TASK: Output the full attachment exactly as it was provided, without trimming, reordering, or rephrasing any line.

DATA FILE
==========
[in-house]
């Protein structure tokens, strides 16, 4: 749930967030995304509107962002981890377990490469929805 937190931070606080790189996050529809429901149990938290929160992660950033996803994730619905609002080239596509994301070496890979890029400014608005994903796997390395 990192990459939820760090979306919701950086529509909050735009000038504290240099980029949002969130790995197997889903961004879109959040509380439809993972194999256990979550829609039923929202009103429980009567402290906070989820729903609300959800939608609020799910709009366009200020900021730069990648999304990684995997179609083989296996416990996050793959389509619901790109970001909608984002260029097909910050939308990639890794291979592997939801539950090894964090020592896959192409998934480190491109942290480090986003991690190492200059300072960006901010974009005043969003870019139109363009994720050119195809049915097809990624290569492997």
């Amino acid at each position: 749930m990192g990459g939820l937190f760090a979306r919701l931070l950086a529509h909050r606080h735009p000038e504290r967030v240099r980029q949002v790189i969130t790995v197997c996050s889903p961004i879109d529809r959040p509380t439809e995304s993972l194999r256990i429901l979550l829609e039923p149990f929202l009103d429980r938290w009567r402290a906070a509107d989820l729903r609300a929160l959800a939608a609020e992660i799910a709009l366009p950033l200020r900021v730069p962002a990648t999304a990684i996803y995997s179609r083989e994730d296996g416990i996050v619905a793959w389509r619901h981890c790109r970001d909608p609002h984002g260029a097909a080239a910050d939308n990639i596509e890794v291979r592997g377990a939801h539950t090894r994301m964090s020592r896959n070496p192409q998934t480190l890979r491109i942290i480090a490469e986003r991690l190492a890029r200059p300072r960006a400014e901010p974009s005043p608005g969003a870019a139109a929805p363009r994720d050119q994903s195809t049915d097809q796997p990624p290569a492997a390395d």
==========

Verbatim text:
[in-house]
């Protein structure tokens, strides 16, 4: 749930967030995304509107962002981890377990490469929805 937190931070606080790189996050529809429901149990938290929160992660950033996803994730619905609002080239596509994301070496890979890029400014608005994903796997390395 990192990459939820760090979306919701950086529509909050735009000038504290240099980029949002969130790995197997889903961004879109959040509380439809993972194999256990979550829609039923929202009103429980009567402290906070989820729903609300959800939608609020799910709009366009200020900021730069990648999304990684995997179609083989296996416990996050793959389509619901790109970001909608984002260029097909910050939308990639890794291979592997939801539950090894964090020592896959192409998934480190491109942290480090986003991690190492200059300072960006901010974009005043969003870019139109363009994720050119195809049915097809990624290569492997």
């Amino acid at each position: 749930m990192g990459g939820l937190f760090a979306r919701l931070l950086a529509h909050r606080h735009p000038e504290r967030v240099r980029q949002v790189i969130t790995v197997c996050s889903p961004i879109d529809r959040p509380t439809e995304s993972l194999r256990i429901l979550l829609e039923p149990f929202l009103d429980r938290w009567r402290a906070a509107d989820l729903r609300a929160l959800a939608a609020e992660i799910a709009l366009p950033l200020r900021v730069p962002a990648t999304a990684i996803y995997s179609r083989e994730d296996g416990i996050v619905a793959w389509r619901h981890c790109r970001d909608p609002h984002g260029a097909a080239a910050d939308n990639i596509e890794v291979r592997g377990a939801h539950t090894r994301m964090s020592r896959n070496p192409q998934t480190l890979r491109i942290i480090a490469e986003r991690l190492a890029r200059p300072r960006a400014e901010p974009s005043p608005g969003a870019a139109a929805p363009r994720d050119q994903s195809t049915d097809q796997p990624p290569a492997a390395d």